Poster Sessions

2011 Epilepsia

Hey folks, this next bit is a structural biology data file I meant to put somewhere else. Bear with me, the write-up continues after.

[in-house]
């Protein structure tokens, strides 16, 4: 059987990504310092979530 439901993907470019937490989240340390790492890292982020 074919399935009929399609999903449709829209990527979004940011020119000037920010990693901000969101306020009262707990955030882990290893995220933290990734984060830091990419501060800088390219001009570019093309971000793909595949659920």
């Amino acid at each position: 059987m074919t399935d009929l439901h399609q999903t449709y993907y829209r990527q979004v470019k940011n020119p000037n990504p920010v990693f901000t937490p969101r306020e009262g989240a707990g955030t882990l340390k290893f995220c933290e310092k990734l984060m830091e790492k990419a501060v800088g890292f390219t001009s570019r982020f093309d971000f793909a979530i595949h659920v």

Purpose: To conduct a pan-European survey amongst people with epilepsy to define issues of importance in their daily lives, correlated with duration of epilepsy, age, as well as other characteristics. Questions allowed challenges to traditional assumptions of therapy goals. Method: We collaborated with The International Bureau for Epilepsy (IBE) to develop an easy-to-complete Web-based survey, distributed through the IBE's country chapter websites and by e-mail. The predominantly